So far I've only added a discussion of the graph.
It shouldn't need mention, but this answer is way beyond the scope of what you could do – it took me a solid hour to create and paste in the following. Thinking about data, what it means, and how to present it is obviously really important. I want you to demonstrate sensitivity to this. A bonus question is not the place for an extended treatment such as that below!
Here is the graph with the (i) seasonally adjusted and (ii) unadjusted data. I didn't include the slider, but add a second version that focuses on a particular time period to see the variation. I also added (iii) data in Chinese currency (officially the Renminbi 人民币 but more commonly simple the Chinese yuan 元). Because the exchange rate between the US$ and the RMB hasn't varied much, the two are almost the same. If you're Chinese, however, then "almost" isn't close enough, because that easily represents a 元10 billion discrepancy! For the purposes of thinking about trade issues in the context of Econ 102, the trends and levels are qualitatively identical. That would not be true if we picked a country pair where the bilateral exchange rate was volatile. Anyway, the monthly data are very volatile and so in this case using seasonal data makes it much easier to eyeball.
However, because this is a long time trend that goes from fairly small to very large, it's not possible to eyeball growth rates. There are two ways of handling that. One (duh) is to calculate a year-over-year growth rate. As we can see, there are some strong periods and some weak ones, but overall growth has slowed a lot and between early 2015 and the end of 2016 was on average negative. We can also see (i) the impact of the Asian Financial Crisis that began in July 1997 (and coincided at the start with a recession in Japan). We also see the Great Recession in 2008-2009 and slow growth following the collapse of the dot.com bubble in 2000. The 1996 slowdown reflected domestic Chinese factors, including an appreciation of the RMB.
Another way of presenting data over a long time trend is a log scale. This helps us eyeball periods of rapid and slow increases, and (unlike with growth rates) gauge the cumulative impact, which is a substantial overall increase. If we look at the graph, we can see that (i) there wasn't much change in 1992-93, a big jump (1 year for one increment) in 1994, then slower growth (5 years for one increment), then 2.5 years (through early 2003), 1 year and then 2 years for the next 2 increments, then 4 years (through early 2005), and now after 12 years exports have yet to grow another increment. Now the dollar amounts are large,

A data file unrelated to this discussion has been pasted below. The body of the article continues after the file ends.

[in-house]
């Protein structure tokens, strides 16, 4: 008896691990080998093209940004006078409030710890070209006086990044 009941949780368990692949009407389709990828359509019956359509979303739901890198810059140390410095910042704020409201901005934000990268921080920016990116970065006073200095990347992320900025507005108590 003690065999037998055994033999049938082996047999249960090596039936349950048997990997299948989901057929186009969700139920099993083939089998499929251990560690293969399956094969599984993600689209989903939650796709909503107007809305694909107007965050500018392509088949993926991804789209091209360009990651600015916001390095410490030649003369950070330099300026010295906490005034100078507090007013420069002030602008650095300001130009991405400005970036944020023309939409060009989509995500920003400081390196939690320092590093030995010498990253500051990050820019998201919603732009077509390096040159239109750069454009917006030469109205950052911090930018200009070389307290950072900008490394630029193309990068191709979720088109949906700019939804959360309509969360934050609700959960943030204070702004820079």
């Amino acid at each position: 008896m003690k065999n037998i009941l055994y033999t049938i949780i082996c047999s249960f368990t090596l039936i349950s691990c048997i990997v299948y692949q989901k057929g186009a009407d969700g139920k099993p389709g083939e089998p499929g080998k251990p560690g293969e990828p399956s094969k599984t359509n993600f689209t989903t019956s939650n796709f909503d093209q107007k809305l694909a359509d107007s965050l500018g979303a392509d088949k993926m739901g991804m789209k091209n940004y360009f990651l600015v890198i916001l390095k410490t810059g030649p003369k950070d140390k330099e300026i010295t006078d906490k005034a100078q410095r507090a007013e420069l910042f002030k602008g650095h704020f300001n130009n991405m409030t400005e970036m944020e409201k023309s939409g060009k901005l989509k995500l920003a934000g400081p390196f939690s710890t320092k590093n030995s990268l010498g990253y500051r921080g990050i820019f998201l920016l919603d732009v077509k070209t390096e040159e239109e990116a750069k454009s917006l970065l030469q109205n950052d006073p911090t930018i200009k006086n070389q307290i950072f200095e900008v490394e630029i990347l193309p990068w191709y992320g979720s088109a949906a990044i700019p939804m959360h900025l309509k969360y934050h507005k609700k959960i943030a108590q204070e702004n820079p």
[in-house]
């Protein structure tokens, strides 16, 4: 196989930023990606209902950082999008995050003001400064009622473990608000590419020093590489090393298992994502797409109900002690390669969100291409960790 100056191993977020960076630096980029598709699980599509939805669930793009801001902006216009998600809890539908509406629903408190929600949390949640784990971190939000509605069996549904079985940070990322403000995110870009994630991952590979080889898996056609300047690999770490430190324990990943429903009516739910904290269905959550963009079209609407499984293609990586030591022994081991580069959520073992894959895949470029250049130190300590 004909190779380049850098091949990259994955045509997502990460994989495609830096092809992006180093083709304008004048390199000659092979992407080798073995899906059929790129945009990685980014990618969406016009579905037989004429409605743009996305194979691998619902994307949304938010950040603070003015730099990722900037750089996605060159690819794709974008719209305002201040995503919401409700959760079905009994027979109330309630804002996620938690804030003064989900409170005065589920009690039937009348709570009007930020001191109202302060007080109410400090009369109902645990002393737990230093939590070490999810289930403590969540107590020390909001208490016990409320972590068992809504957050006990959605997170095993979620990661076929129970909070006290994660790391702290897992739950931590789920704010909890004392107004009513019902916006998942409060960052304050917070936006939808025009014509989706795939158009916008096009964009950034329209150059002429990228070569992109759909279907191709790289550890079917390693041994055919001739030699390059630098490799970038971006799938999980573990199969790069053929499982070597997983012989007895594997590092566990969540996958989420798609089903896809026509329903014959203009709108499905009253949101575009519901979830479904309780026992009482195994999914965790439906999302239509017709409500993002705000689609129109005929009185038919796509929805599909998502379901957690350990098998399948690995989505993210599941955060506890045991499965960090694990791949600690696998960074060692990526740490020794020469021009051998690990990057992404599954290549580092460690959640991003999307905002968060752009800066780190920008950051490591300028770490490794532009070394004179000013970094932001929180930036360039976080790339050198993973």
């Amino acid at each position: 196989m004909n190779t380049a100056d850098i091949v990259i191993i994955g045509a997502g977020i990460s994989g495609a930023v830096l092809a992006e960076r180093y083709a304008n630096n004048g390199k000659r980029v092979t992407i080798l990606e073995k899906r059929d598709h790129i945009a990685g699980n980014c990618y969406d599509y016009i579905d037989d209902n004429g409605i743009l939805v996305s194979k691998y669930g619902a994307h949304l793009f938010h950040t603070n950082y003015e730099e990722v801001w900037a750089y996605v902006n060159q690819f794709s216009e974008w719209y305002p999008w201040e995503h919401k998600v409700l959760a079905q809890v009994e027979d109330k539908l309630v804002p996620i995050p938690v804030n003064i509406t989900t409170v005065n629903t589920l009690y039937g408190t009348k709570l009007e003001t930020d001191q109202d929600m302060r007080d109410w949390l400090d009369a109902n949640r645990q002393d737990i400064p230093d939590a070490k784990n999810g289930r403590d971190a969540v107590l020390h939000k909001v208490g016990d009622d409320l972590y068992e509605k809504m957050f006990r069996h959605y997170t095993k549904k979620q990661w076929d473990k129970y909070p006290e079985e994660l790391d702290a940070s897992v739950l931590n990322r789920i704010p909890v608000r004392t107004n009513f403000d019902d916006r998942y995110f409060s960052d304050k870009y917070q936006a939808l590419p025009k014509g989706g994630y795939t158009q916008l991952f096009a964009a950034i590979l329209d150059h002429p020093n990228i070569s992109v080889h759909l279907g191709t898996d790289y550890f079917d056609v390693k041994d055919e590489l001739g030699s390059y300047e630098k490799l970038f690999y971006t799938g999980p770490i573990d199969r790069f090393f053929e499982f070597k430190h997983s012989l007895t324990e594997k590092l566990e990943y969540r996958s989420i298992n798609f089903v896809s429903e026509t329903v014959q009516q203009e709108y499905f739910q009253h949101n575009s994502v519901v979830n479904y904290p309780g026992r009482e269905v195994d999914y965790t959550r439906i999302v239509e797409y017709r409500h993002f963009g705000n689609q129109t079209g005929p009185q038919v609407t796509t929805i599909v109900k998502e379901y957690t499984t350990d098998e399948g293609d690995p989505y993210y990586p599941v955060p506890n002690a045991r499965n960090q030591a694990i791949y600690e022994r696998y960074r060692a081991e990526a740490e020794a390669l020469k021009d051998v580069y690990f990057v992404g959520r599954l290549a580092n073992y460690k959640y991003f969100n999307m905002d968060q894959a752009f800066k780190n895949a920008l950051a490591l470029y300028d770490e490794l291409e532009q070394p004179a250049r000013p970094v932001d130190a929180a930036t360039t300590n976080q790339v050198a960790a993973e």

since the total is near enough $200 billion dollars, but the change is small in percentage terms. Whether you want to look at the former or the latter is a function of why you're looking at the data.
Then there's the question of price increases and overall economic growth. One way is to look at exports to China versus China's GDP. One awkward aspect is that the data aren't both seasonally adjusted – FRED only provides a handful of GDP series for China. But while we see a rise and fall, the bottom line is that most of the long-run rise in US exports to China reflect the growth of the Chinese market. How could it be otherwise? Well, China could be importing more overall, so growing imports amplified by a growing economy. This graph by the way uses nominal GDP in RMB and nominal exports in RMB.
Next we can look at US exports to China relative to total US exports. In 1992 China was still very poor; not today! So we would expect exports to comprise a modest share at the start, and rise over time – which is what we observe. In 1992 only 2% of our exports went to China. Now it's 15%.
Finally, there's the politically important question of bilateral trade. As an economist, I'm fundamentally not interested in that. Instead I want to know whether aggregate US trade is balanced. But those inside the Beltway, and most of our news media, don't view things that way. Of course this graph is seasonally adjusted, but not with a log scale...you now know how to adjust.